In this article, I will shed light on a lesser-known Herzl, as expressed in his literary work of the 1890s and the beginning of the 1900s. The amiable short stories and plays penned by Herzl reveal another side of the man, very separate from the political person whose views are better known. This is especially true when it comes to Herzl’s stand on gender issues (In so doing, I echo both Avineri’s journey into Herzl’s diaries as the arena for Herzl’s most inner thoughts and revelations, and Stanislawski’s analysis of Herzl’s literature as the haven for his psychological complexity.).
In her work on nationalism, Nira Davis maintains that gender is the key to the understanding of the nationalistic phenomenon, including citizenship, culture and national wars and conflicts. (Davis, p. 3)
‘In our new society’, asserted David Litvak, one of Herzl’s protagonists, ‘the women have equal rights…they worked faithfully beside us during the reconstruction period. Their enthusiasm lent wings to the men’s courage. It would have been the blackest ingratitude if we had relegated them to the servant’s hall or to a harem’. (Alt-Nue Land, Herzl-A Reader, p. 171)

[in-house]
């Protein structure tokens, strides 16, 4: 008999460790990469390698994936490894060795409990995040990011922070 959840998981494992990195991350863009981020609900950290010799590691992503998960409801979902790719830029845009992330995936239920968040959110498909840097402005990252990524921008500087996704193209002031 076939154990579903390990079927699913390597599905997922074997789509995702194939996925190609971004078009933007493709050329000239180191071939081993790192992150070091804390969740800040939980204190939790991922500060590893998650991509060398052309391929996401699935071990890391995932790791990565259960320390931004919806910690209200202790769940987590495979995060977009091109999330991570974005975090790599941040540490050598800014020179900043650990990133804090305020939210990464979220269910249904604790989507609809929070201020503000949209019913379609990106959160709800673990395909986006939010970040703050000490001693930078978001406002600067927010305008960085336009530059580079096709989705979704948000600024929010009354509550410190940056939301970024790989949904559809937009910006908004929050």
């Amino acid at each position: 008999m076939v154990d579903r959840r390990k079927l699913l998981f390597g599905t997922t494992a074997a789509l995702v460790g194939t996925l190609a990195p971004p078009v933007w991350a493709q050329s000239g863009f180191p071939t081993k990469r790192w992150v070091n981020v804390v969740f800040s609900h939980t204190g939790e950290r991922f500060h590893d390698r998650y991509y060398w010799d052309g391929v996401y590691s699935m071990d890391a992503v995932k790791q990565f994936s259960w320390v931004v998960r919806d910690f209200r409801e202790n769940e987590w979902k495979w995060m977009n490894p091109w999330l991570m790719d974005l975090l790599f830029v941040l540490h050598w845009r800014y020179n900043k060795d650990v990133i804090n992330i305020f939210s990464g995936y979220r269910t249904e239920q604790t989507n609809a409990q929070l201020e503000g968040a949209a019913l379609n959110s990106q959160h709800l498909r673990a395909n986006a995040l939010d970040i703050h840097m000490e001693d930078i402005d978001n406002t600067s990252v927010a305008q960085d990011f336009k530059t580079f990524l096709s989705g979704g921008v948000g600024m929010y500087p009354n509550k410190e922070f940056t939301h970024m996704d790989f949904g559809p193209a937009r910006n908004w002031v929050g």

It has long been the accepted notion that women were invited to participate in the Zionist public sphere by merit and by virtue. Nevertheless, despite the fact that women were granted both passive and active political rights, they were not spared the otherwise discriminative and secondary status in the Zionist institutions:
‘‘My wife’, David Litvak proceeded, ‘breast-fed our son and in the meantime she forgot her civil duties…beforehand, she belonged to the radical opposition and that’s how I met her, as a rival’… `ha, ha`, Kingscourt’s laughter roared, `a fine way to overcome one’s rival`…” (Alt-Nue Land [Hebrew], p. 63).